The IRS has so far issued 43 million tax refunds, worth $135 billion

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Why many taxpayers wait to file

Typically, taxpayers file sooner when they’re expecting a refund, said Mark Baran, managing director at financial firm CBIZ Marks Paneth.

Indeed, knowing “they won’t get a refund” is one of the top five reasons Americans procrastinate on taxes, according to a January survey from IPX1031, an investment property exchange service.

Plus, many taxpayers file for an extension, which bumps the federal filing deadline by six months, to Oct. 15 this year. This provides more time to file, but federal taxes owed are typically still due on April 15. Some taxpayers have an automatic federal extension due to natural disasters.

“A lot of high-net-worth clients will file extensions” because they’re still waiting for tax forms such as Schedule K-1 for so-called pass-through business income, Baran said.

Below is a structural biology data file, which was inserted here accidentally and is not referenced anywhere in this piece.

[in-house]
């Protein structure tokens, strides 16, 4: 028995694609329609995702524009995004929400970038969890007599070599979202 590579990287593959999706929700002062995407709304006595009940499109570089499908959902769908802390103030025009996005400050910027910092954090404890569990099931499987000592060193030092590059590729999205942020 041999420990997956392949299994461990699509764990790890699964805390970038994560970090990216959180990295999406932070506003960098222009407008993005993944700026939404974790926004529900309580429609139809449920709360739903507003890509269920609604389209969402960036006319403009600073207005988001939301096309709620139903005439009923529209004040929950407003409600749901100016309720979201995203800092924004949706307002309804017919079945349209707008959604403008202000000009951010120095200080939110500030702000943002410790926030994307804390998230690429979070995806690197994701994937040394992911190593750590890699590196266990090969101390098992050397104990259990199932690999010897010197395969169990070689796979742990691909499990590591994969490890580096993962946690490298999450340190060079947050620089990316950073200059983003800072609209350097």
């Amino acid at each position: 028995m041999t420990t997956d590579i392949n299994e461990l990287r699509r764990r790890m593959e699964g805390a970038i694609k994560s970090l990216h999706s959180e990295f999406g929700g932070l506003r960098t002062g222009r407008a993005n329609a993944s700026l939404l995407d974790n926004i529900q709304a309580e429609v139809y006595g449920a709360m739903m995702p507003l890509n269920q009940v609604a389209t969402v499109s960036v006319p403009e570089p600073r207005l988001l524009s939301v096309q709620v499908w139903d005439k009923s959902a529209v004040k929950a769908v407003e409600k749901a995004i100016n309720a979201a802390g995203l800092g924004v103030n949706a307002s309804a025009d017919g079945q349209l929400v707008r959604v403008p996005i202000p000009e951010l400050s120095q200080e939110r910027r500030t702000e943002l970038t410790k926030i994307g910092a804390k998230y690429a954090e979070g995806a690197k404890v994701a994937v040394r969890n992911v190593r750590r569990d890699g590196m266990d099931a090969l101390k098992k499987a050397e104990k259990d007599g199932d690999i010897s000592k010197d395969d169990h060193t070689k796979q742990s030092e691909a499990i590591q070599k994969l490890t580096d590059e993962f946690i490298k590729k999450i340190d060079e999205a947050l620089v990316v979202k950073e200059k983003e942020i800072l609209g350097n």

“The [latest IRS] data doesn’t reflect the returns that are ultimately filed by October,” he added.

As of Dec. 23, the average refund for 2023 was $3,167, which was slightly lower than the $3,252 average in 2022, the IRS reported.

Why more taxpayers are relying on a refund

Some 40% of taxpayers are relying on a refund this season, up from 36% last year, according to a LendingTree survey published in March.

“The most simple explanation is inflation,” said Jacob Channel, LendingTree’s senior economist.

While inflation is down significantly from its 9.1% peak in 2022, it remains above the Federal Reserve’s 2% target, he said.

The consumer price index, which tracks the cost of consumer goods and services over time, rose 3.2% in February compared with one year ago, the Bureau of Labor Statistics reported in March.

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